It has changed everything and it has changed nothing. Being sick has made me feel 100 years old, but it has probably made me more bitter than wise. It has made me reckless in certain matters, because with diagnosis came a devil-may-care attitude to what were otherwise major preoccupations. It has taken away any sense of direction I had and left me feeling lost.
The most damning casualty, however, has been the feeling of invincibility, because that is what youth is – feeling you are going to live forever and that you are untouchable. That is what allows you to go out and take on the world without thinking twice or considering there will ever be a tomorrow that will be anything less than flawless. Facing your mortality at an early age changes that and I fear it is irreversible.
Like the hundreds of people currently hoping for a transplant, I play the torturous waiting game. I know that many of those others are waiting for hearts, lungs and livers and they do not have a treatment like dialysis to keep them going. This is where we kidney patients are “lucky”, but the good fortune is muted because dialysis is a paradox. While with one hand it grants you the physical ability to stay alive, with the other, it strips away the life you once knew, leaving it a shade duller and tainted with enough malaise to make you feel nothing other than weary.
I started out as a crusading warrior who was going to take on this treatment and ensure it didn’t affect my day-to-day running of the mill. I was almost upbeat about the whole thing, but that positivity has gradually faded. It’s the fact that the treatment is constant – every single night with no idea of when you will be released from it. It’s in every room of the house, it’s in my tummy all the time, it’s waiting for me at the end of every day, it accompanies me on every overnight journey.
As I say, it is the ordinary moments that are affected. As singular inconveniences, they would be insignificant. Not being able to stay out too late, requiring a nap most days, having to give up work, saying no to certain foods or even one glass of wine in case your blood pressure or potassium levels go up, going into a dressing room or a communal changing room and leaving again out of embarrassment for what people would think if they saw your tummy, not being able to go abroad (this would mean suspending myself from the transplant list while on holiday – a chance I’m not willing to take in case I miss a matching kidney).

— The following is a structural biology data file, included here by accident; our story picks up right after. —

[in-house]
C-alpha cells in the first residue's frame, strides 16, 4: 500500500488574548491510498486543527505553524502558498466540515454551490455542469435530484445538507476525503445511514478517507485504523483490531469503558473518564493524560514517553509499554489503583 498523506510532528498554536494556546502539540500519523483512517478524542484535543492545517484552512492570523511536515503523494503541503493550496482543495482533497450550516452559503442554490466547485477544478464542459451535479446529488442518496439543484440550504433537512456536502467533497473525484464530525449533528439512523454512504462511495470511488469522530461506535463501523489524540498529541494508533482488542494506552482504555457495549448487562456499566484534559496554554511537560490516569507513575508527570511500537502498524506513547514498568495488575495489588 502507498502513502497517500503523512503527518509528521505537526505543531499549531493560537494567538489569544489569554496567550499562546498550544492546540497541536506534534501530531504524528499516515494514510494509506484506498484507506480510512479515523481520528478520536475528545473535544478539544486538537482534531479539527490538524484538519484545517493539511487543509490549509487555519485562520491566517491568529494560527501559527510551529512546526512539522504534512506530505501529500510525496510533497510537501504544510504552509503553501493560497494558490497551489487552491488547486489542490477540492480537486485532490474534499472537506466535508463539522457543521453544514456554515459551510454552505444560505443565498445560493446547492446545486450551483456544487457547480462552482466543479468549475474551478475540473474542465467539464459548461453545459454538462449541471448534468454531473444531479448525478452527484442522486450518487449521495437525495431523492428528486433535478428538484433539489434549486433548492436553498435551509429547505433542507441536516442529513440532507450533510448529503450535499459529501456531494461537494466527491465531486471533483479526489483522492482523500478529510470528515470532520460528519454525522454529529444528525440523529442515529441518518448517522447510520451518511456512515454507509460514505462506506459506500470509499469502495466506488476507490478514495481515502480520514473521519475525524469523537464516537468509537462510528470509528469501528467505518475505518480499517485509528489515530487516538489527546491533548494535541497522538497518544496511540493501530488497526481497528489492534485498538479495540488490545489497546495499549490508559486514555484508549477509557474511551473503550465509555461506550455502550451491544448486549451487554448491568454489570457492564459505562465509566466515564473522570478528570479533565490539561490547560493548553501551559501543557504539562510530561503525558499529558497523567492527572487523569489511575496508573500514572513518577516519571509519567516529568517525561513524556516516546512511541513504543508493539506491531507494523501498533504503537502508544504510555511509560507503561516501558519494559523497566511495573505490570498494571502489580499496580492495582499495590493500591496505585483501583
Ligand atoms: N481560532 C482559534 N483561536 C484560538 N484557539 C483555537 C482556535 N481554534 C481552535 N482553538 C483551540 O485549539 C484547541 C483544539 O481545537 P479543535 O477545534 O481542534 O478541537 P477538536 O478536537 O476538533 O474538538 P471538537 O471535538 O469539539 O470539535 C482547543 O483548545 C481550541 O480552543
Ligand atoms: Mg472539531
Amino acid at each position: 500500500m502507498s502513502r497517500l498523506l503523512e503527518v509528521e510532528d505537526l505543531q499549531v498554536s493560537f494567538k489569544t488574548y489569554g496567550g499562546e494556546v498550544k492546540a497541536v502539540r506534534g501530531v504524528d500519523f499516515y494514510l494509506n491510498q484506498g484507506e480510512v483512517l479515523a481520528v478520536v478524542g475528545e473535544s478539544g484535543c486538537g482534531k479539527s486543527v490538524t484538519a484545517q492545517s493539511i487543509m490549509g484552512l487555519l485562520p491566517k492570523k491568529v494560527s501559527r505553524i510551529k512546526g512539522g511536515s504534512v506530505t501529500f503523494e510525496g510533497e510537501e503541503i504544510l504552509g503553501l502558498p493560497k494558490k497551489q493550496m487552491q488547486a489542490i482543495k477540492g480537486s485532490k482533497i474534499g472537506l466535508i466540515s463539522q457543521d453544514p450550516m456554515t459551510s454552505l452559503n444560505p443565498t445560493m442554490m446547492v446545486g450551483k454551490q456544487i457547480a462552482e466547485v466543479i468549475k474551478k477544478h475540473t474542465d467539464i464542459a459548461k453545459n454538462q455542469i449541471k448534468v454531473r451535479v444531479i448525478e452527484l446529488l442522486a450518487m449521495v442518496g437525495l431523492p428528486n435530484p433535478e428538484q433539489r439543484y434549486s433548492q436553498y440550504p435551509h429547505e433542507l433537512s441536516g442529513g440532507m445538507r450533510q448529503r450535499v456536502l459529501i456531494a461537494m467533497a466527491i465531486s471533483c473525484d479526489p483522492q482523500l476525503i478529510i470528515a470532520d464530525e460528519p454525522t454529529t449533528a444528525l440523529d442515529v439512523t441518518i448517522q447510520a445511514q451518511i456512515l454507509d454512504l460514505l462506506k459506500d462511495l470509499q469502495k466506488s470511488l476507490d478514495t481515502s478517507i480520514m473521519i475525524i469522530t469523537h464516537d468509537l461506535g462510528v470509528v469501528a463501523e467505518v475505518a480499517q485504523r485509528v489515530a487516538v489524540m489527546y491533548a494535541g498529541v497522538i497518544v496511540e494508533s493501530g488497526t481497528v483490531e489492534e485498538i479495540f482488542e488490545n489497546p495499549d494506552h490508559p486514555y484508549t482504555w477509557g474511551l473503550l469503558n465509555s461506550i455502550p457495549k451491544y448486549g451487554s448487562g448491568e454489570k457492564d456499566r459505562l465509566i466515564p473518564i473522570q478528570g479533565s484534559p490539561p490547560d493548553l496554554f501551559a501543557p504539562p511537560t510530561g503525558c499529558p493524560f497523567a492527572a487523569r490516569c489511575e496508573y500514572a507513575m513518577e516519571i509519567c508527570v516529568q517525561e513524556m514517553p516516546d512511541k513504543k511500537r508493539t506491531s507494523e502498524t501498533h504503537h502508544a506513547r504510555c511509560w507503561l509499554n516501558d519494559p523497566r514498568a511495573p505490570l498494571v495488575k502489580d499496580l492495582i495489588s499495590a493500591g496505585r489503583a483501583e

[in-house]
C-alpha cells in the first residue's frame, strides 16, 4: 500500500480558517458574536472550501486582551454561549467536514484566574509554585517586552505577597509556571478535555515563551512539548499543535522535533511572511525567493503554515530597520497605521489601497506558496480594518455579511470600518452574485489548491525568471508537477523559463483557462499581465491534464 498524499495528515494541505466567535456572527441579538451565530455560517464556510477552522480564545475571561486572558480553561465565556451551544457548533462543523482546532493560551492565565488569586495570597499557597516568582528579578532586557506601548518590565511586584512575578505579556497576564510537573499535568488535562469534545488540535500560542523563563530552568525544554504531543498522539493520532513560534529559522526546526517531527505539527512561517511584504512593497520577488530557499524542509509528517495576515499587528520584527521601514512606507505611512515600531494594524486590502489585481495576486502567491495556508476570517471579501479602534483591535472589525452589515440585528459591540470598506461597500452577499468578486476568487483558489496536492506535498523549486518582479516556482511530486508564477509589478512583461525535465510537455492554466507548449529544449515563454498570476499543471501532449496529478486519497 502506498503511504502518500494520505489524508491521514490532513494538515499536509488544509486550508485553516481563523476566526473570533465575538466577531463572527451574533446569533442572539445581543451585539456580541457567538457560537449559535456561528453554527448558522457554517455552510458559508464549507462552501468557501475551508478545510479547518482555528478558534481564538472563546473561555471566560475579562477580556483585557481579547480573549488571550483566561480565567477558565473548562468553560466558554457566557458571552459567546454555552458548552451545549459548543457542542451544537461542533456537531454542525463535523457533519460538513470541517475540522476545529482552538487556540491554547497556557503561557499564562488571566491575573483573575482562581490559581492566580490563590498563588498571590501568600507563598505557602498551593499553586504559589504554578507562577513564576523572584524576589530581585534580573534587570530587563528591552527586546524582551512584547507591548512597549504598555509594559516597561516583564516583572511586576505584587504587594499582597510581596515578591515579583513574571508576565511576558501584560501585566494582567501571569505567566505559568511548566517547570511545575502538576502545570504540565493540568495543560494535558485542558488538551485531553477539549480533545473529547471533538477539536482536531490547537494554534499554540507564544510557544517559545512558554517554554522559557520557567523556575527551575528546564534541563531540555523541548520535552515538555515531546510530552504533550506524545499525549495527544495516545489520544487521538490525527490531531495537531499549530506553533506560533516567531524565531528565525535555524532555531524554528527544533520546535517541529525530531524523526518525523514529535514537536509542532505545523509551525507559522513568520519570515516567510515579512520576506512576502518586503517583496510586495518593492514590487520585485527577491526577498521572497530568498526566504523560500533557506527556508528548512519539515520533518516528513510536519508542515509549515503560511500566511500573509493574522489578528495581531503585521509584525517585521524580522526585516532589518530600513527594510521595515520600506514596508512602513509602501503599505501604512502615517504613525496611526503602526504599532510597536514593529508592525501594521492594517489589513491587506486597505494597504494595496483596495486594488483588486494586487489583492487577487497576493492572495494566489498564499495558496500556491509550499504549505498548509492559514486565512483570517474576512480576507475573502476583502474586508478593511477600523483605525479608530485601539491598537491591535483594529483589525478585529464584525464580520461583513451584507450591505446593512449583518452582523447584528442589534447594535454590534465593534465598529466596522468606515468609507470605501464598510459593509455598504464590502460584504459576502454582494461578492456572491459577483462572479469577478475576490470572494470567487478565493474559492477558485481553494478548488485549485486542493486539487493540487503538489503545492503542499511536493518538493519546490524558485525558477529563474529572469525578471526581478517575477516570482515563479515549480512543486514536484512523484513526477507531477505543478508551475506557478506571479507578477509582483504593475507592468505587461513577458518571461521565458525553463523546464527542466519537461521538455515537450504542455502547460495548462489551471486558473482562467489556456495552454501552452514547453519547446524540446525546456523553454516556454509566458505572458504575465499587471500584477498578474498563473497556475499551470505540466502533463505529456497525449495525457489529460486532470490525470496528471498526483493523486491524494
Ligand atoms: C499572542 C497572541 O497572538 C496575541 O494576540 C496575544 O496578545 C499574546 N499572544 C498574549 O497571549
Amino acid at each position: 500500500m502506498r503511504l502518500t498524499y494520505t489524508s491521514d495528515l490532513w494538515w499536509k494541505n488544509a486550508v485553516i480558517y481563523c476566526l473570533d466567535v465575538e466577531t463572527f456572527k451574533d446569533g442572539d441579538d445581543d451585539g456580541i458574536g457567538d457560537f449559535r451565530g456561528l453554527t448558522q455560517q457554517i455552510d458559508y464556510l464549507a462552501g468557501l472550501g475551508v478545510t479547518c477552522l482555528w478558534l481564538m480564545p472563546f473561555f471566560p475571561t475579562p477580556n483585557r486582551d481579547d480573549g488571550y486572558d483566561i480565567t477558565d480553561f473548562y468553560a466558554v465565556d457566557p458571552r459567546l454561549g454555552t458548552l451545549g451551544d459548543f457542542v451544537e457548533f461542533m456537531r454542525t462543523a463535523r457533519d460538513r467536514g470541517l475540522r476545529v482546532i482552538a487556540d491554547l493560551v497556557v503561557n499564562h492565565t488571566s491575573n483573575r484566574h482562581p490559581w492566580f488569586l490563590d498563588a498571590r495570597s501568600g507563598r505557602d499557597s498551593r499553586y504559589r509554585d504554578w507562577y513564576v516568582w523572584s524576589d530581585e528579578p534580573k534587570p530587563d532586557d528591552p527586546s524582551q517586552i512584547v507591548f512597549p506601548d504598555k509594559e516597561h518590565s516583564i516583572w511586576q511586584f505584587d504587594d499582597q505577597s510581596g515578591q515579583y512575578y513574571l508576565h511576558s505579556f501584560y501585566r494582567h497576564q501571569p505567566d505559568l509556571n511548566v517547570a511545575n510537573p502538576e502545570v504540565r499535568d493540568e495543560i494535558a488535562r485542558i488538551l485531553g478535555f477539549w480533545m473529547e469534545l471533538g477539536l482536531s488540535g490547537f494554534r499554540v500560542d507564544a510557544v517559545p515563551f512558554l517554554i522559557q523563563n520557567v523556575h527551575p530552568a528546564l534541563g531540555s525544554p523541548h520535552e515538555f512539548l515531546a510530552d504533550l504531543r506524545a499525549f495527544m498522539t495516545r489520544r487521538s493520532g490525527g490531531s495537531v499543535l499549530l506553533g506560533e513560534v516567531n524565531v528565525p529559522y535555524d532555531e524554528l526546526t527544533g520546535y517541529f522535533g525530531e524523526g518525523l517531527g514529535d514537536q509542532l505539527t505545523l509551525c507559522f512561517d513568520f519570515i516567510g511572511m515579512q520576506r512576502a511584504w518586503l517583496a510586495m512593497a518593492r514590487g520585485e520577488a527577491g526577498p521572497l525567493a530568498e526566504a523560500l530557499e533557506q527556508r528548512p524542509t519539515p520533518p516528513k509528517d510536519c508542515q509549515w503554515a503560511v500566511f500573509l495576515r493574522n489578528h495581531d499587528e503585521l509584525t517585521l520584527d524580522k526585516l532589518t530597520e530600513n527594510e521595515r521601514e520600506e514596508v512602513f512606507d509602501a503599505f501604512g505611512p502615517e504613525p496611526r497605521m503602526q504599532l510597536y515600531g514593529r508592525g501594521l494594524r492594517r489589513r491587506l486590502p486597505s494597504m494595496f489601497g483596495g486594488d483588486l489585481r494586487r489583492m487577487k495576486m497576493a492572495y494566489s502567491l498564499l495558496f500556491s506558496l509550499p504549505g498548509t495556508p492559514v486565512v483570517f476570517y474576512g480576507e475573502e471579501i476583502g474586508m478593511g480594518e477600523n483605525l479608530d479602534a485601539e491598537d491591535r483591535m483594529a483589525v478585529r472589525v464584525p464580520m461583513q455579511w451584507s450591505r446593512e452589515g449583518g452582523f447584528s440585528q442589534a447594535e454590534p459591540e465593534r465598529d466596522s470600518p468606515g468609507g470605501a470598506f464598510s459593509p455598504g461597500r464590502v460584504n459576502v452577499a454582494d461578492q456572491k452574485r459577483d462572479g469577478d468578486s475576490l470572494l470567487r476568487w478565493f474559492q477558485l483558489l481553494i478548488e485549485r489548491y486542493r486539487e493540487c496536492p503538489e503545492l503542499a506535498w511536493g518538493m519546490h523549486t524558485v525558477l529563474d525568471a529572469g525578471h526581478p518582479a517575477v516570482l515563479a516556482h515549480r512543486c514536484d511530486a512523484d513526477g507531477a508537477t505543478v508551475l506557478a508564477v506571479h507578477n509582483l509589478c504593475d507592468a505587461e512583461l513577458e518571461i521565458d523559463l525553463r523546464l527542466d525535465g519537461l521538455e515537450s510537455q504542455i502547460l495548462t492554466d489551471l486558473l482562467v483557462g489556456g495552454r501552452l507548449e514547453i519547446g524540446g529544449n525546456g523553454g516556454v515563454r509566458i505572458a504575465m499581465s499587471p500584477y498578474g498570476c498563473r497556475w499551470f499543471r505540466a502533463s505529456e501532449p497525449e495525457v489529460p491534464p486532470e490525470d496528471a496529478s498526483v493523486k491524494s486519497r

These are all minor annoyances, but taken together and with no end in sight, they chip away at your existence.
It’s probably worse because I’m young. Being sick in your 20s is an isolating experience. Few of your friends or peers have the words to converse easily about tests or treatments. There is an awkwardness about this that I hate and it has led me to constantly minimise my condition, waving off concern and trying to convince well-wishers and sympathisers that not only will I outlive them, I will probably outlive their children also.
The most demanding situation in this regard still most regularly comes about when I’m socialising with friends of friends. I know they know but they’re usually afraid to mention it. I therefore feel required to break this particular stretch of ice – not gently with a little tap, but clumsily with a conversational sledge hammer. In the middle of small talk, I will throw in a comment like, “No, I haven’t any holidays planned for this year because I’m dying.” Or asked to do something simple like pass the salt, I might say: “Well I would, only for this pesky chronic illness.”
If there is a silver lining, it is that my doctors are confident I will get a transplant eventually. I could be two years waiting, they say. But then there is always the faint hope every time the phone rings that it might be the call. That is a blessing and it is what keeps me sane for every moment of this experience. Just don’t tell me it could be worse.